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PostPosted: Sat Mar 19, 2011 5:58 pm 
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My DD (Yr 5) will take her 11+ in November in Verbal Reasoning (GL multi-choice), Maths (GL multi-choice) and English (set by the school- comprehension and creative writing). She is currently 4b in Maths (definitely her worst subject) , "very good with excellent vocabulary" (teacher) at English and luckily seems to be quite a natural at VR and loves it (as she managed a good score in a Bond paper 4th in VR with no preparation). In the last month we have practised times tables and worked through a couple of untimed Bond 5th Maths papers but not really got going in any organised way.
This seems a fantastic site but I am currently overwhelmed regarding all the resources and need to compile a study plan to take DD through the next 8 months.
Could anyone direct me to a typical study plan I could use anywhere on the site, or have used themselves? I had planned to do around 1-2 hours a week on a Saturday- does this seem about right do you think?


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PostPosted: Sat Mar 19, 2011 10:24 pm 
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Hey! We are in the same boat. Although my My Ds started with the 11+ prep in year 4 but that was just build up. I used bond books for maths and English then. But now we use Athey, gl assessment, Susan Daughtrey, first aid in english. Please go through the forum, you will get excellent suggestions. Which schools are you thinking of applying?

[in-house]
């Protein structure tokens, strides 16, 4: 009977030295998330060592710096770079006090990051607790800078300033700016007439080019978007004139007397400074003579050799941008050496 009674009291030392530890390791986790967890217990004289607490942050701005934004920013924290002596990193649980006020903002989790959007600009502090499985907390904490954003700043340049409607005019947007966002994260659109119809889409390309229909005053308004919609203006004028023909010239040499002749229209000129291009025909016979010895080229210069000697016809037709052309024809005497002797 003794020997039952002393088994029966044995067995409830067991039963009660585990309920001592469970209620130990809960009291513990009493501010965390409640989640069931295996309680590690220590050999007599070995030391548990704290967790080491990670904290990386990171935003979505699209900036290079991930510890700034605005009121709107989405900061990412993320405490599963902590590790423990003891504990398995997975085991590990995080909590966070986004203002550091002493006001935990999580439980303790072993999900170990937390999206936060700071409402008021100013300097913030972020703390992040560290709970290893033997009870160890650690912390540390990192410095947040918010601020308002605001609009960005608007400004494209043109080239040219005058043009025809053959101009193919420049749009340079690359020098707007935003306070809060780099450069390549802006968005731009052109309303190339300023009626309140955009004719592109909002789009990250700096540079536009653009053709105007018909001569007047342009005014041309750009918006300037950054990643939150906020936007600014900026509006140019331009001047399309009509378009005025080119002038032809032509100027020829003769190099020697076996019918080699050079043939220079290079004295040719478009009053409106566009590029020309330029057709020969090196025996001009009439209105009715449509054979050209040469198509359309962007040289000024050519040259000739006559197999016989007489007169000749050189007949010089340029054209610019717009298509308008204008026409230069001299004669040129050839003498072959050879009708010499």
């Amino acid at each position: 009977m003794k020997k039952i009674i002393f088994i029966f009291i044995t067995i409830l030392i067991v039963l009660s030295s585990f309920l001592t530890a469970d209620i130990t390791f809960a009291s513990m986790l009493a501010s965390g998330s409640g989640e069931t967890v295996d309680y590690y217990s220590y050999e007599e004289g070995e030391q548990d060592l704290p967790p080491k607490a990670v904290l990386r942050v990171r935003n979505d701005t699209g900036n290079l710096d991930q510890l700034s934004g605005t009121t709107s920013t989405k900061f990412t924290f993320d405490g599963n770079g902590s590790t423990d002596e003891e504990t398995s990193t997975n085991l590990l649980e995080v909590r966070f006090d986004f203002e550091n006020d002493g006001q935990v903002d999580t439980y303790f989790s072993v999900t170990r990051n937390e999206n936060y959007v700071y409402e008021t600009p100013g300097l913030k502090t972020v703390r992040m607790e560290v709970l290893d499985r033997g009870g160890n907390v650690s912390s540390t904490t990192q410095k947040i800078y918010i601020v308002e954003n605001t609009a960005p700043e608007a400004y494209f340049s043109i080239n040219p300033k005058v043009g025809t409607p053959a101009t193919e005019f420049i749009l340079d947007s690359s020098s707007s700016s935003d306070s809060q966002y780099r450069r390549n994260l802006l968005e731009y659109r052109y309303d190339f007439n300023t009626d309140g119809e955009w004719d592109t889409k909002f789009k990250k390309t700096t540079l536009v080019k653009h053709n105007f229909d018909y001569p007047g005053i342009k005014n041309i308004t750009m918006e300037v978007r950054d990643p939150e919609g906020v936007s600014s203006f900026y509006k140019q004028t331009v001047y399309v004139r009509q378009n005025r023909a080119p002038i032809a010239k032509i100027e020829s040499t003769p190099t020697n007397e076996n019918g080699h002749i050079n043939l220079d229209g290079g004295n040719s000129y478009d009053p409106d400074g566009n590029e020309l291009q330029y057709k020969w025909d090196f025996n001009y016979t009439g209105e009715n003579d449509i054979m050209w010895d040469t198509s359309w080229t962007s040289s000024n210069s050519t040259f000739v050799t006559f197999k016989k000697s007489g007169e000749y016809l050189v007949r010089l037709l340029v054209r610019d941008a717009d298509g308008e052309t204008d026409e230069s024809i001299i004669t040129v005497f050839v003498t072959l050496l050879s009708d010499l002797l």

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PostPosted: Sat Mar 19, 2011 11:35 pm 
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My kids did 4 hours a day during the summer break before Year 6 and when school restarted in Sept this dropped to 2 hours a day during the school day and 4 hours a day during the weekend (their state primary is not very academic hence the workload). At the other extreme, you have parents who don't tutor their kids at all and they still pass. So only you will know whether 1 to 2 hours a week is enough for your child.


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PostPosted: Sun Mar 20, 2011 8:55 am 
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It can seem overwhelming, can't it ?! but you sound like you are doing really well and have everything under control !

If you let us know the area you live in and the schools your dd will be trying to get into...I think it makes a difference to the papers etc ? and then I'm sure someone will come along who will have more individual advice for you !

I tutored my son last year ( he passed with a really high score ) and my next one will be taking the Kent test in 2012. Of course it's different for each child...i.e their strengths and weaknesses . My son isn't at a particularly great primary and I had to spend a lot of time catching up before I started the 11 plus prep. I noticed with the maths how important times tables are, they crop up everywhere...so they really do need to know them back to front ! and then it's just focusing on bits they don't understand and then practice, practice, practice ! I don't know what your maths is like, but I found it hard explaining fractions etc so my friend who is a maths teacher did some work with ds for a couple of months before the test. Lots of reading is a must too...not sure what the english paper entails as my ds didn't have to do one.
The bond books are great for practice...I didn't start the papers until about 2-3 months before, but I didn't want my ds to get fed up and burnt out, if you know what i mean !

Pushydad is right ....it depends on your child re the amount of time you practice.Maybe you are in a highly competitive area ? I didn't want to push, push , push my son because I just knew he would just get fed up. I think little and often works better for him...but of course it is individual.